Simon McBurney and Complicite, based on the writings of Jun'ichiro Tanizaki
Barbican Theatre

Production photo

Shun-kin is a haunting tale of love, as unconventional to Western eyes and ears in the telling as the mythical quality of the underlying story.

Simon McBurney and Complicite have attempted to give the two-hour performance a feel that enhances a stage version of two works written by Jun'ichiro Tanizaki in 1933 A Portrait of Shunkin and In Praise of Shadows, both set in 19th Century Japan.

Until the final moments, the Barbican's substantial stage space is barely lit, such that you have to peer to see much of what is on show.

The Setagaya Public Theatre from Tokyo provide nine performers, who mix physical theatre with film in an evening of great beauty, eroticism and some truly shocking moments.

Shun-kin hails from the highest echelons of society but has her life blighted by the loss of her sight when she is only ten. Soon afterwards, her household takes on a servant Sasuke, only a few years older than herself.

For the next half century, the determined girl/woman pursues a career as a musician/teacher getting her way in everything. Even as a girl, Shun-kin is headstrong, insisting that Sasuke become her eyes and, soon enough, the father of a child that is cast away forever, the first of several.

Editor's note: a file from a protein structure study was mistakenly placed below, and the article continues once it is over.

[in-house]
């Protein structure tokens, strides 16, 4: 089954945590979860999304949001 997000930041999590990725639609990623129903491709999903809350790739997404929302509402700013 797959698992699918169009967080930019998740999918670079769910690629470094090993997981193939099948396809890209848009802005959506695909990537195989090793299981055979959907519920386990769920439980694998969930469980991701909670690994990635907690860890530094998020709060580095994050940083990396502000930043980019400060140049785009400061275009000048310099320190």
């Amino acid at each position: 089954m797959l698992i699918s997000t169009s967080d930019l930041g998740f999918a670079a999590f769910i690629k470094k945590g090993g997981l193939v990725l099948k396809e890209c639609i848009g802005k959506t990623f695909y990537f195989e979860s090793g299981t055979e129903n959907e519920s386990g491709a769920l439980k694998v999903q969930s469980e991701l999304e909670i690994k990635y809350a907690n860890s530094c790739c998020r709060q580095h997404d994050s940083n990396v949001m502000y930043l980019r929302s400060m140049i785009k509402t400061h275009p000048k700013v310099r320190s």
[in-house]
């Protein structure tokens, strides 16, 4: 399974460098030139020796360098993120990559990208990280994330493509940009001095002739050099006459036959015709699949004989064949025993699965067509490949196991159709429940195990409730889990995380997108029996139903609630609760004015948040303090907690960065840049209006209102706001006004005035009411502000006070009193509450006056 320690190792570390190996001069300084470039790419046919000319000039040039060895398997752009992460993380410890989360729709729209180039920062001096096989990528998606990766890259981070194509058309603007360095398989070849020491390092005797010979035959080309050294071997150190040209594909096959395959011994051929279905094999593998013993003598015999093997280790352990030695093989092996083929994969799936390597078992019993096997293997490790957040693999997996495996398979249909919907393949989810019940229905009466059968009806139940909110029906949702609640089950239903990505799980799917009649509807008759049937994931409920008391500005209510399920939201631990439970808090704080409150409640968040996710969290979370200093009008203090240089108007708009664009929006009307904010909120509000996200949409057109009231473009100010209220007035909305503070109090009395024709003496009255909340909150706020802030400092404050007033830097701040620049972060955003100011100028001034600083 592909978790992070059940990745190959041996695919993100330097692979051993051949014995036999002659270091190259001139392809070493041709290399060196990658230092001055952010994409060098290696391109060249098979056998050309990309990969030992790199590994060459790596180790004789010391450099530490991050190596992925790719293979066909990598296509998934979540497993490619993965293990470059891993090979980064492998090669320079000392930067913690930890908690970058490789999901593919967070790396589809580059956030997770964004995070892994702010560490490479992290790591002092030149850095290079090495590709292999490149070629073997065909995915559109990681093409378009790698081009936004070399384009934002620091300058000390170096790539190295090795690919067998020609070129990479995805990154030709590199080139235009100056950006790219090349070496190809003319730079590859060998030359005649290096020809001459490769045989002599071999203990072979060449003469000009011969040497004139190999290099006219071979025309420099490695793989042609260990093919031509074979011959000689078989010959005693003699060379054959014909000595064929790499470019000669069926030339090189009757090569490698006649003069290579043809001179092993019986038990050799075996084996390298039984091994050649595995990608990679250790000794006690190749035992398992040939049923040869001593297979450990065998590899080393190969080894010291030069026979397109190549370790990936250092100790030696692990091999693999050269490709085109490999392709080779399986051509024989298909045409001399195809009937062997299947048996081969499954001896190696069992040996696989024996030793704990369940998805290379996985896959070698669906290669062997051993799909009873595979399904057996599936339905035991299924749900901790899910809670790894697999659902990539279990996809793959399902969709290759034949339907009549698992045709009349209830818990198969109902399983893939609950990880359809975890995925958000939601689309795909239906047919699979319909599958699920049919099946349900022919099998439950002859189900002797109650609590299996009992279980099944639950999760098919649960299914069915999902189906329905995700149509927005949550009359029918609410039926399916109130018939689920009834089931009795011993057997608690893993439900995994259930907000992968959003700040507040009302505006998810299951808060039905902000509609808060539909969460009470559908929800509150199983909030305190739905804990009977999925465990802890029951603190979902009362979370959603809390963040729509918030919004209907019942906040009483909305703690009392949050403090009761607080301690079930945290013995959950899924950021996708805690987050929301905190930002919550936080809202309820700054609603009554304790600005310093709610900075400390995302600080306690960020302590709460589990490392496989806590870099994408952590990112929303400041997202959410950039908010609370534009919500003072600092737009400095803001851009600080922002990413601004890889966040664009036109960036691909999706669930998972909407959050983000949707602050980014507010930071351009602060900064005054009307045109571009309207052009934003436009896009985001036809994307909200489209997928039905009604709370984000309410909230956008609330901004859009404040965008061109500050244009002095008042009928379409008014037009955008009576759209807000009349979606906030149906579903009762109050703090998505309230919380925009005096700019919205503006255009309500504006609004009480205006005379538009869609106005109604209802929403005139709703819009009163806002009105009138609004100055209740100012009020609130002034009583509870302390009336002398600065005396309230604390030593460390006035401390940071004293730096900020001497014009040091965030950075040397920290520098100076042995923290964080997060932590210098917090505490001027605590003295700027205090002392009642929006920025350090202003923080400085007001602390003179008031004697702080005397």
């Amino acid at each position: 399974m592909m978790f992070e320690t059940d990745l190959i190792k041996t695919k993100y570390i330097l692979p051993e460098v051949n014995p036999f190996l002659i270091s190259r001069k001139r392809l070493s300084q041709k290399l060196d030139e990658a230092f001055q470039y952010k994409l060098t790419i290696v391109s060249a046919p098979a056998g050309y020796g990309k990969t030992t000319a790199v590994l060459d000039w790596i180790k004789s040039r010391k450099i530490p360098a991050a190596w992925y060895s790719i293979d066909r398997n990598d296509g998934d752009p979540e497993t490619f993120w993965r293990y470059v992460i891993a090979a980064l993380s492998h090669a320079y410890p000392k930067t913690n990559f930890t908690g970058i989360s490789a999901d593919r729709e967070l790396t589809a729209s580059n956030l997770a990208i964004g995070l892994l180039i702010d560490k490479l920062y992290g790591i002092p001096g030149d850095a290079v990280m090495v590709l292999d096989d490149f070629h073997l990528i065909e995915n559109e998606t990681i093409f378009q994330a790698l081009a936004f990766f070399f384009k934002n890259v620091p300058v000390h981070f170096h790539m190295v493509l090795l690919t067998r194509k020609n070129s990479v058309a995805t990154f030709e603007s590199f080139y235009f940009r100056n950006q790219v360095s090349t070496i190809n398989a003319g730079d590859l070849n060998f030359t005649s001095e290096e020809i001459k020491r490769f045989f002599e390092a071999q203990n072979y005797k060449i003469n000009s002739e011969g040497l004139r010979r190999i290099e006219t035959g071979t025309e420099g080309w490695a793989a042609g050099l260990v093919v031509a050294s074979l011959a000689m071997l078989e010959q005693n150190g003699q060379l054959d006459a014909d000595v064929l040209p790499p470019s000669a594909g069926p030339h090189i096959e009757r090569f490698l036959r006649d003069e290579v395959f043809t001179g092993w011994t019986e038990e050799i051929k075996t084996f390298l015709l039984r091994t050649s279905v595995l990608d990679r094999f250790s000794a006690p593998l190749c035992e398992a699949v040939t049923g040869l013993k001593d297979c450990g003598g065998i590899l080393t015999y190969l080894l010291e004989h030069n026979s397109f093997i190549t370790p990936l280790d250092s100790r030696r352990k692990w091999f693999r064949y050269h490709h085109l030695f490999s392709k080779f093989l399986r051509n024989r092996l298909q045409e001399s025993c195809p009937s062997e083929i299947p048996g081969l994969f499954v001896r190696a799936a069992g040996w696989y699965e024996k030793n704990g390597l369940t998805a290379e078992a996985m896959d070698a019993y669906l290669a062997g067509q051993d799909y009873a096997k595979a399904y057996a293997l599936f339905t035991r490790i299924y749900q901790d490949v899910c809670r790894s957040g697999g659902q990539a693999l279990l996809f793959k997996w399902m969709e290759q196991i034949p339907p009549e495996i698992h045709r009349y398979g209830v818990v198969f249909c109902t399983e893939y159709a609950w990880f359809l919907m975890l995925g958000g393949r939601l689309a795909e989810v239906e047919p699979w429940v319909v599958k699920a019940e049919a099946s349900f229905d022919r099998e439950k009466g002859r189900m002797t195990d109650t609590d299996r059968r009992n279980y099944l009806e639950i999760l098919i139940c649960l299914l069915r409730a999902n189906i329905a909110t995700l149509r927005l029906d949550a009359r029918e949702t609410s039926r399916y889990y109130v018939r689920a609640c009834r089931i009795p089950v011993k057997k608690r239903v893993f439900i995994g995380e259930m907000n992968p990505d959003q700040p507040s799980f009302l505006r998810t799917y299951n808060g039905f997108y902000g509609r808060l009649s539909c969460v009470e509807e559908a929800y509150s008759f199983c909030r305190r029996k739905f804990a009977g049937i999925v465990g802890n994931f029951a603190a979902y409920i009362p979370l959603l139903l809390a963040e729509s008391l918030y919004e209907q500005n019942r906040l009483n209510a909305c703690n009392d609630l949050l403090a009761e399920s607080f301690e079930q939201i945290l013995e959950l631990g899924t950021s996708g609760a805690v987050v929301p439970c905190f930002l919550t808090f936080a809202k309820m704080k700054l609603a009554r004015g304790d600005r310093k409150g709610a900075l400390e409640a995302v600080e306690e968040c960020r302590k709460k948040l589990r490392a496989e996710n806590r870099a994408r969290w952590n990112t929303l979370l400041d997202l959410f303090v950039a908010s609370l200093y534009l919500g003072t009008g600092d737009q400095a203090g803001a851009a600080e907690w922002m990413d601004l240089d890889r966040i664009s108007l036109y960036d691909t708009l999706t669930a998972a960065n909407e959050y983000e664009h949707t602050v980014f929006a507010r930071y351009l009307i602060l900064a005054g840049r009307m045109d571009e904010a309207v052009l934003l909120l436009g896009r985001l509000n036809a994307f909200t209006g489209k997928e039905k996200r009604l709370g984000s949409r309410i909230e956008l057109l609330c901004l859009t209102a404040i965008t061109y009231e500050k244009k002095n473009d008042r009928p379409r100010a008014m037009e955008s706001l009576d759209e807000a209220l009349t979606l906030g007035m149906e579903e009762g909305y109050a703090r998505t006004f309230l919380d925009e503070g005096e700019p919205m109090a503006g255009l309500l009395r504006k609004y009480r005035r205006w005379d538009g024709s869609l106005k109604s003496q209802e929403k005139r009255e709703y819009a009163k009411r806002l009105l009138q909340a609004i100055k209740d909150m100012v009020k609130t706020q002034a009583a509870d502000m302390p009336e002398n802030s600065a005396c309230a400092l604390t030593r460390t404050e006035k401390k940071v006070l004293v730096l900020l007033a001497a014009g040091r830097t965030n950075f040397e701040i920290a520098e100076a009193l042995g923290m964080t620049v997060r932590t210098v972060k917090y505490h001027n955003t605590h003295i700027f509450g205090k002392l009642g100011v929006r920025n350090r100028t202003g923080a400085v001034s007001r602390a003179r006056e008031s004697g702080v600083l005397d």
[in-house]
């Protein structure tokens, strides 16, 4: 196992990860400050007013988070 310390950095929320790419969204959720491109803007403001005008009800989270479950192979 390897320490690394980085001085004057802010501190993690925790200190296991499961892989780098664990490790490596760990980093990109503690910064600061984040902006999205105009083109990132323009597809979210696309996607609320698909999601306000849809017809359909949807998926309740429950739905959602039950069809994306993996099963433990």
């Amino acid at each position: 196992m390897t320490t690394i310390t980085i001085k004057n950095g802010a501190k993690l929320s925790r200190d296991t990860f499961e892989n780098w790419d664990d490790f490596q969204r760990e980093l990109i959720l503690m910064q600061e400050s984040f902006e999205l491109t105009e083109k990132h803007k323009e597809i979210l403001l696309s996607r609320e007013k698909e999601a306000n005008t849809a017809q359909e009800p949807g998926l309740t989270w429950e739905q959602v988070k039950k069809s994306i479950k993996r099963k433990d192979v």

The mismatched pair move on in a relationship that is described by one of several narrators as sadistic but not "S & M", although many viewers might dispute the latter part of that judgement.

The heroine has a penchant for beating those whom she loves and doing worse to her many enemies. This eventually leads to comeuppance but not before she has enjoyed a happy life with Sasuke, who makes an extraordinary sacrifice to prove his love for the cruellest of mistresses.

The plot may be simple but the delivery is innovative. Both leads are played by a succession of actors from the ensemble, new ones coming in as the characters age.

In the case of Shun-kin, we start out with a life-size, articulated puppet, move on to a human puppet, before finally arriving at a 100% woman for the final scenes. The look is then enhanced by music played live on stage on a stringed instrument called a shamisen.

This strange and often eerie love story builds very subtly in Simon McBurney's adaptation, action taking second place to artistic effect, thus giving viewers plenty of time to enjoy his visual tricks. The evening circles back to where it started and a point when the symbolic lark ascends to signal impending closure to a really satisfying couple of hours.

Reviewer: Philip Fisher

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